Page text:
For the base, the time complexity, i.e., the time complexity f(0), is 1, which can be computed in 1 unit of time because there is only one comparison.

Still, in the general case for factorial(n), there is only one comparison and, one multiplication, one subtraction. Therefore, the time complexity can be computed in 3 units of time.

So the recurrence relation can be written as:

T(n) = 1  {where, n=0}

and

T(n) = T(n-1) + 3

= T(n-2) + 6

= T(n-3) + 9

= …..

= T(n-k) + 3k

Substitution method:

If k=n, then,

T(n) = T(0) + 3n, (as, k=n)

= 1 + 3n

Therefore, the time complexity is O(n).

Space Complexity

For every call in the recursive function, the call is saved in the program stack till the value is computed and returned to the function.

f(5) → f(4) → f(3) → f(2) → f(1) → f(0)

f(5) → f(4) → f(3) → f(2) → f(1)

f(5) → f(4) → f(3) → f(2)

f(5) → f(4) → f(3)

f(5) → f(4)

f(5)

As you can see from the above picturisation, the f(5) will require a stack of size five to store all the calls from 5 to 1.

Since n calls will be stored at max in the stack, the space complexity would be O(n).

• Concise code: Recursion can lead to more elegant and concise solutions, especially for problems with recursive structures.
• Simplified logic: It often simplifies the logic of algorithms by allowing the problem to be broken down into smaller, more manageable parts.
• Handling nested structures: Recursion is well-suited for handling nested data structures like trees and graphs.\
• Facilitates divide and conquer: It's integral to the divide and conquer paradigm, making it useful for solving problems like sorting and searching.

• Stack overflow: Deeply recursive functions can lead to stack overflow errors due to the limited size of the call stack.
• Performance overhead: Recursion can introduce performance overhead compared to iterative solutions due to function calls and stack manipulation.
• Debugging complexity: Recursive functions can be harder to debug and understand, especially when dealing with multiple recursive calls and base cases.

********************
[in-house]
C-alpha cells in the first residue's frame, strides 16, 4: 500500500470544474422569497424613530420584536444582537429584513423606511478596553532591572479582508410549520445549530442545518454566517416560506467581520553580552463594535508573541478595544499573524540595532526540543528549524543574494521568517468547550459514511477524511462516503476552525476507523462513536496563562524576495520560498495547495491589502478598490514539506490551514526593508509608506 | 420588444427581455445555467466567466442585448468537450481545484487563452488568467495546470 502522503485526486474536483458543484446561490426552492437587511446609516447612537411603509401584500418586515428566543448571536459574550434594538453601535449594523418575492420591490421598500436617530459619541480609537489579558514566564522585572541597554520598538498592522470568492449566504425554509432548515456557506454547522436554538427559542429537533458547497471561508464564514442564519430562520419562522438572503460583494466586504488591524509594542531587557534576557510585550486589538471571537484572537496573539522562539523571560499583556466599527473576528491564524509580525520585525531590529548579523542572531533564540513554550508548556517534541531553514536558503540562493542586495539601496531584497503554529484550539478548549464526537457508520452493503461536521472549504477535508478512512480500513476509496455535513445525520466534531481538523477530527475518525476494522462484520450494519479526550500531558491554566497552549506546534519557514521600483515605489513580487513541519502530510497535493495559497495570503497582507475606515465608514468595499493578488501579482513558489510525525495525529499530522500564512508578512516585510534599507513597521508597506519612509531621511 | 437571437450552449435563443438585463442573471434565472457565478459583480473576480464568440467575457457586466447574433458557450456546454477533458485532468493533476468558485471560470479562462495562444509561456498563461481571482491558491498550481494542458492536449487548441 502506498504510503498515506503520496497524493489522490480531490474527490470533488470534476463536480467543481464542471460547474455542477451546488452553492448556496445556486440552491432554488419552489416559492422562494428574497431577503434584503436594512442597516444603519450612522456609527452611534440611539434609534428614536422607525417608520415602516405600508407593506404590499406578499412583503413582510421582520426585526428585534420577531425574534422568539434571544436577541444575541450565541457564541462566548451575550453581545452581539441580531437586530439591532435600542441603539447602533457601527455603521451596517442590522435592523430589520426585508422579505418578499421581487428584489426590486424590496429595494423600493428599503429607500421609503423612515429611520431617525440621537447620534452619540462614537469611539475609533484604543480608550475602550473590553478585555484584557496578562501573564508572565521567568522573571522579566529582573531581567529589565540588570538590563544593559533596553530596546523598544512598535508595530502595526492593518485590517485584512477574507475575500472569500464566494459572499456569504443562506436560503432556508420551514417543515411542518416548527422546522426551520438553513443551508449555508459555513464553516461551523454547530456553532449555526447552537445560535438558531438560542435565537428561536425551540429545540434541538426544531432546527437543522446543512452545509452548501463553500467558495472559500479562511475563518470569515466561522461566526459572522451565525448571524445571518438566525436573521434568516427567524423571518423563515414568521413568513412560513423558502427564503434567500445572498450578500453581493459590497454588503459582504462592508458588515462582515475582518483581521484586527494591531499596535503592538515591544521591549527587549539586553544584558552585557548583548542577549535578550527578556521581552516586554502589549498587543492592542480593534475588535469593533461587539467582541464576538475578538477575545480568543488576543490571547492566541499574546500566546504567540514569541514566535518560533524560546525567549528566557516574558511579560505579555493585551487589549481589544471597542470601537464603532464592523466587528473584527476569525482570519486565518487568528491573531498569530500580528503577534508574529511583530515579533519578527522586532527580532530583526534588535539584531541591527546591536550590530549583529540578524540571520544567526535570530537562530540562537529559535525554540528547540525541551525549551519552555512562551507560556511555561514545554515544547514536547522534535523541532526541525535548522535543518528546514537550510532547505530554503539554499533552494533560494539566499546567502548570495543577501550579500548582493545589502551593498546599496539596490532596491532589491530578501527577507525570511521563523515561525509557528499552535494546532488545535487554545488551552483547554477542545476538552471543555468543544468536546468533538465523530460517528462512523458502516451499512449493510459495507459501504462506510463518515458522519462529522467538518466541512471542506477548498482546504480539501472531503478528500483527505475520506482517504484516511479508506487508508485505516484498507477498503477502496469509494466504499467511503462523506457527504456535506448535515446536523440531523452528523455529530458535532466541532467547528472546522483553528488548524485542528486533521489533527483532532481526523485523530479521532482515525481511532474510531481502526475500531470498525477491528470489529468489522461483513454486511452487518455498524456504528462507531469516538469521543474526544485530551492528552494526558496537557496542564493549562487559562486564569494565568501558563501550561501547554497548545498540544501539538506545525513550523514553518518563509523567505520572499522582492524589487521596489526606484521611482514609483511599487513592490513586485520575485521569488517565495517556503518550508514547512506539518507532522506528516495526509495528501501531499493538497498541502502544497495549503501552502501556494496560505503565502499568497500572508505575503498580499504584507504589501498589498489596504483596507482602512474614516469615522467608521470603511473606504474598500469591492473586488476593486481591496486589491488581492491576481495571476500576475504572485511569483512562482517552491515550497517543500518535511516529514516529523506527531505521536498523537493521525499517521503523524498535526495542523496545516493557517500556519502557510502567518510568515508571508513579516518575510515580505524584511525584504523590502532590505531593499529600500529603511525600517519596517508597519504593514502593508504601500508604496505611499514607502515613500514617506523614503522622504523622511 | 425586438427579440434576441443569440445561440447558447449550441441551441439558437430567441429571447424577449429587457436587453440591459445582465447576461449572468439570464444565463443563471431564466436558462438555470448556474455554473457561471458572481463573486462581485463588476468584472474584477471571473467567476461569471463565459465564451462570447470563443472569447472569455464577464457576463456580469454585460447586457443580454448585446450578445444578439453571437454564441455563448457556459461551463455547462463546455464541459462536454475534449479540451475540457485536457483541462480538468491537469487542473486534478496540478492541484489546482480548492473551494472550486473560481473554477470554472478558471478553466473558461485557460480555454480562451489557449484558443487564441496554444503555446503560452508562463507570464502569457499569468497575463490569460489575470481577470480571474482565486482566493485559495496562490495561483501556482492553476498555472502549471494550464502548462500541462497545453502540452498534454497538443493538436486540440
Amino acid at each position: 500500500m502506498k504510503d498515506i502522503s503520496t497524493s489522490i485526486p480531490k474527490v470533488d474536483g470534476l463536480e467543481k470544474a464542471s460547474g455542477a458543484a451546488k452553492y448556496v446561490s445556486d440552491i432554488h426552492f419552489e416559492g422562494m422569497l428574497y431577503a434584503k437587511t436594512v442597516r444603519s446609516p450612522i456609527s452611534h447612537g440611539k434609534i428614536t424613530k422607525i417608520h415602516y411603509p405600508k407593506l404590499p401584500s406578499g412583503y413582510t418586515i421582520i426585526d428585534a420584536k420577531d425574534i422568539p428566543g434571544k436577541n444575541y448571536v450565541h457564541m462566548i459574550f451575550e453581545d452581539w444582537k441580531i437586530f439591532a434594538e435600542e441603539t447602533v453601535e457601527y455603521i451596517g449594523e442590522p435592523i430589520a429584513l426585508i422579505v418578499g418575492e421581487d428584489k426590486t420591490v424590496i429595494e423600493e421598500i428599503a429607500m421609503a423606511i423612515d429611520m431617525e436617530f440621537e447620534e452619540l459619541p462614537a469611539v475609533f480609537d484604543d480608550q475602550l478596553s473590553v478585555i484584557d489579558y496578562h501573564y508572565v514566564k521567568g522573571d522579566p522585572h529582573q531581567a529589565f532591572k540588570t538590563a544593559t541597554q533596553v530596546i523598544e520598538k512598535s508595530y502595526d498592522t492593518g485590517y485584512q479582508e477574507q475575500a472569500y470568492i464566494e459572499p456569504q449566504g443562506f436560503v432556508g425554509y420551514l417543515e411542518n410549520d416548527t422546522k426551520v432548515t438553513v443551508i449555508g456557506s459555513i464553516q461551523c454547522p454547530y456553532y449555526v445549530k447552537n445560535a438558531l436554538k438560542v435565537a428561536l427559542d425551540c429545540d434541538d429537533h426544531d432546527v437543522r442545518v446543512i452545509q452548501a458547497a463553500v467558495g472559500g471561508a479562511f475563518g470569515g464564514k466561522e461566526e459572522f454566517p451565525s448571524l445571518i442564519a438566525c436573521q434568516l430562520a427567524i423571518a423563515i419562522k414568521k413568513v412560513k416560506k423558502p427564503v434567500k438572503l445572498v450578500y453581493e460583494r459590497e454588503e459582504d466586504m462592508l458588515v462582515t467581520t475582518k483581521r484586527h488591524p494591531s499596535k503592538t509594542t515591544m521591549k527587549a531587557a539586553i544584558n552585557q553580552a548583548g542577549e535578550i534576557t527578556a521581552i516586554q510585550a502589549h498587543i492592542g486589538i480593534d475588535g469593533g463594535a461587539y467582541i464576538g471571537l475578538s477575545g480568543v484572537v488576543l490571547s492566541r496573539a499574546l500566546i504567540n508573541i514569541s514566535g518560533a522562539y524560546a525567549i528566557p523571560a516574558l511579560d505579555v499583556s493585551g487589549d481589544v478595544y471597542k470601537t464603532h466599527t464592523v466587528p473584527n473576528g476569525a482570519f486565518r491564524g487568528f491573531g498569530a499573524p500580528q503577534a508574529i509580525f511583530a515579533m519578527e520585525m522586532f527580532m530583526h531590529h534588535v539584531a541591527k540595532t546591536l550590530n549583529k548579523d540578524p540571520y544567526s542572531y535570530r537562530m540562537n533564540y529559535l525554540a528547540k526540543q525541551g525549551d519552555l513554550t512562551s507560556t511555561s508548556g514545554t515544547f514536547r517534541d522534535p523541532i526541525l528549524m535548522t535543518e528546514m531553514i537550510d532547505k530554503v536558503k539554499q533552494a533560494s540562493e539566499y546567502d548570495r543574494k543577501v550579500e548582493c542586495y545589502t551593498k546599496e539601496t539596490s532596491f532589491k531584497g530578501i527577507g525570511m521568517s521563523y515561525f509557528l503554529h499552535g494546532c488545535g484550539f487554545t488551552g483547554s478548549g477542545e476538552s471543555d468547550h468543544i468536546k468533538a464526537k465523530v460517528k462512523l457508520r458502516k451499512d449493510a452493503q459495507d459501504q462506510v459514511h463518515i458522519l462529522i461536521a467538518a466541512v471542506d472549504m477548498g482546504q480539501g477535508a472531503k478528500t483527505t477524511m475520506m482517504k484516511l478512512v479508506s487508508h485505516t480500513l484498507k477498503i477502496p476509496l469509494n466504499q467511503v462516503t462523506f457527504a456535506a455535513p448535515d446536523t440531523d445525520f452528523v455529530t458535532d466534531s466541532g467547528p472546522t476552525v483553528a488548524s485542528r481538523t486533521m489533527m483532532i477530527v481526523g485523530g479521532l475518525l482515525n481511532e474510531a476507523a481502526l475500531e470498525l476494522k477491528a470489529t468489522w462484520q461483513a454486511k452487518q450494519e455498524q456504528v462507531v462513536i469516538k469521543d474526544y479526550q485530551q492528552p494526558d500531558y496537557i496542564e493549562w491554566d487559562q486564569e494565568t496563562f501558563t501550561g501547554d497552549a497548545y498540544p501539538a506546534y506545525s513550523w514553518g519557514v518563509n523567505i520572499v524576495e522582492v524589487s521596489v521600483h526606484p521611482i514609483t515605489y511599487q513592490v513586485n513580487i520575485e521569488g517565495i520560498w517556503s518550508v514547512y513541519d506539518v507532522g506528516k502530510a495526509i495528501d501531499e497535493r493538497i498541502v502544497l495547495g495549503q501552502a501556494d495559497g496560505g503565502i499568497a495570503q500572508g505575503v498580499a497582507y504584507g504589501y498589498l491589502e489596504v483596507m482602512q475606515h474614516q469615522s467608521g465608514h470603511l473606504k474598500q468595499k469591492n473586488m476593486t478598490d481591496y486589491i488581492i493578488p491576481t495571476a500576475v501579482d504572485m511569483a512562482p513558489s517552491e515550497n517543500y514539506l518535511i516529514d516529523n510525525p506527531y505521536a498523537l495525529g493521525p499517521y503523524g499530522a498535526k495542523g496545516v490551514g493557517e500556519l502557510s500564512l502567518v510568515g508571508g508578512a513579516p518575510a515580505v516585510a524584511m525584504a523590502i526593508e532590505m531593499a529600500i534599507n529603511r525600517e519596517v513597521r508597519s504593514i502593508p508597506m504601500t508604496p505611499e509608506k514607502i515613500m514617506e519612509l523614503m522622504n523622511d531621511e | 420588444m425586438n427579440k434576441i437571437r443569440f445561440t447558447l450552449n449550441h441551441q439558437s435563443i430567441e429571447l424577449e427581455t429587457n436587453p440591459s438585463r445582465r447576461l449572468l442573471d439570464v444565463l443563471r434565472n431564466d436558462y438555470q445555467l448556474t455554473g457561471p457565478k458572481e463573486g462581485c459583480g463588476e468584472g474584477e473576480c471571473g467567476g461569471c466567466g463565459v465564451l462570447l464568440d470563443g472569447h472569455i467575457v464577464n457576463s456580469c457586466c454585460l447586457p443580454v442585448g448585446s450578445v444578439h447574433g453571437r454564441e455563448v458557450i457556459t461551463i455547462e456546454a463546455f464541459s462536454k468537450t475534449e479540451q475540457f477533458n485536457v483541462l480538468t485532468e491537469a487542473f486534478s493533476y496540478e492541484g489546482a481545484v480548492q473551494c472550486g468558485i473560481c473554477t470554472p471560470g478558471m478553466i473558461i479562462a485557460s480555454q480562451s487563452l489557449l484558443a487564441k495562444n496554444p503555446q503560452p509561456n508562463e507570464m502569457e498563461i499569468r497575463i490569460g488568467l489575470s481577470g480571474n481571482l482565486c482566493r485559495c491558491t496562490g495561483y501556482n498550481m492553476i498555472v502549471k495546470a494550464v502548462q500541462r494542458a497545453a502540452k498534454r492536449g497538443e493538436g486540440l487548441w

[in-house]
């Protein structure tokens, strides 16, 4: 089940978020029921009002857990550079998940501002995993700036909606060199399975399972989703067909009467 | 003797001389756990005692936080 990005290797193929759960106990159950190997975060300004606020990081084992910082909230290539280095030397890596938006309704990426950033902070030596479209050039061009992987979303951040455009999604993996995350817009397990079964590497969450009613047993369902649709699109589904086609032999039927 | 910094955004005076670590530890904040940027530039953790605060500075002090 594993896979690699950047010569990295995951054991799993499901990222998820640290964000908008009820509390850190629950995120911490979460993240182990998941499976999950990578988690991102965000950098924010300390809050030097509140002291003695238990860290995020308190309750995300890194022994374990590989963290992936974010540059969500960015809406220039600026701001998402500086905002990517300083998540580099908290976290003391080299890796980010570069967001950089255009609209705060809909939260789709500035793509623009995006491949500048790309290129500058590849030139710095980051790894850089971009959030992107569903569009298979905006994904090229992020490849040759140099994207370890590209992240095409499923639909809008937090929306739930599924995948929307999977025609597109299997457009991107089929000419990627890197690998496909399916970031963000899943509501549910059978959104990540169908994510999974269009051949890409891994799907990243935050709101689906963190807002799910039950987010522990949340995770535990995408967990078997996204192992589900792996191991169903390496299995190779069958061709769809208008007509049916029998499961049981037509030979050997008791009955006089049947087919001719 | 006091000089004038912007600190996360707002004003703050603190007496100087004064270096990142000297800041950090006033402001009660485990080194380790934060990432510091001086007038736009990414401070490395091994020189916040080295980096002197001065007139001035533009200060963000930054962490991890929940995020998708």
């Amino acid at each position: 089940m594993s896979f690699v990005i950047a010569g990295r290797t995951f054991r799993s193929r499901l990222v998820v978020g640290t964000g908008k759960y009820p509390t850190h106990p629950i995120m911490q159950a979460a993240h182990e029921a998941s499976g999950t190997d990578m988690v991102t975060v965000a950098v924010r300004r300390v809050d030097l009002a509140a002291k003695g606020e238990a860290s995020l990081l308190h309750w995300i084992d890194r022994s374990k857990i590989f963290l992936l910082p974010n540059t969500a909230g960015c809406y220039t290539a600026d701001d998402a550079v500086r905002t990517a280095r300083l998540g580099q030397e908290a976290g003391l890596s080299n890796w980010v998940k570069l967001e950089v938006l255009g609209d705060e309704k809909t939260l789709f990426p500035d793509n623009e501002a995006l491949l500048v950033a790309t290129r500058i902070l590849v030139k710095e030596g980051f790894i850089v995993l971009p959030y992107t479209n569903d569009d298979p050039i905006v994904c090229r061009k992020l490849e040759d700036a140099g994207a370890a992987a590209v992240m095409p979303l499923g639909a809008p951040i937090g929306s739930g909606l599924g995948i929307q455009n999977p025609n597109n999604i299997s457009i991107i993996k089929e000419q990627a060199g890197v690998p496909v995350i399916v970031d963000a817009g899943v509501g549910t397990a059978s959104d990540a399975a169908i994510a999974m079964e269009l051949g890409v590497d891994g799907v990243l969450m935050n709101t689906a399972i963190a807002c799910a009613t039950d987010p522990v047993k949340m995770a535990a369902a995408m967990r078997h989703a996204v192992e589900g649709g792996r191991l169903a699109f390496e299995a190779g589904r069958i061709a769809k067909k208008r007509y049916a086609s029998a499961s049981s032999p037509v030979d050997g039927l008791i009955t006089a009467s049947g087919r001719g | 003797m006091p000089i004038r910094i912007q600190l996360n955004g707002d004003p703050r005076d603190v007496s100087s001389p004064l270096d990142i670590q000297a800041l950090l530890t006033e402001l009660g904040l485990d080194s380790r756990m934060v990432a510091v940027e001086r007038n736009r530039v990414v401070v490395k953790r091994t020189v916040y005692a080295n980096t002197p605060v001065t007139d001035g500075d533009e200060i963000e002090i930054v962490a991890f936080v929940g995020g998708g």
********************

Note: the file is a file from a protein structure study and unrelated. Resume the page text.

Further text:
• Memory consumption: Recursive function calls consume additional memory for maintaining the call stack, which might not be efficient for large problem instances.

Applications of Recursion

The applications of Recursion are:

• Tree and graph traversal: Recursion is commonly used for traversing tree and graph structures, such as in depth-first search and tree traversal algorithms.
• Dynamic programming: Many dynamic programming algorithms involve recursion to break down a problem into smaller subproblems and memoize the results.
• Backtracking: Recursive backtracking algorithms are used to exhaustively search for solutions to combinatorial problems like the N-queens problem or Sudoku.
• Divide and conquer: Recursion is fundamental to divide and conquer algorithms like merge sort, quicksort, and binary search, which exploit the recursive nature of the problem to efficiently solve it.
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What is Backtracking?

Backtracking is a technique which involves recursively finding solutions to a problem. It undoes the recursive changes if conditions are not met while discarding the less optimal ones to arrive at the best solution.

We break the problem down into smaller sub-problems. We check if that solution does or does not fulfill our needs, backtrack to our main problem, and check for other smaller sub-problems. We solve every problem, one piece at a time and discard the solutions that do not satisfy the problem's constraints.

Example

Let's understand backtracking with an example.

N-Queen’s Problem: We are given a chessboard of size NxN, and we need to place N queens so that no queen attacks the other queens. Queen can attack in three directions: vertical, horizontal and diagonal.

You can check out How to Solve 8 Queens Problem Using Backtracking here.

Backtracking Approach

We will place queens in different columns one by one, starting from the leftmost column. After placing a queen in a column, we will check if any previously placed queen is clashing with this queen.

If we find any row in the current column with no clash, we will place the queen there and mark this row and column.

If we do not find any row in a particular column where a queen can be placed, then the solution does not exist for this chessboard of size N, and we will backtrack and return false.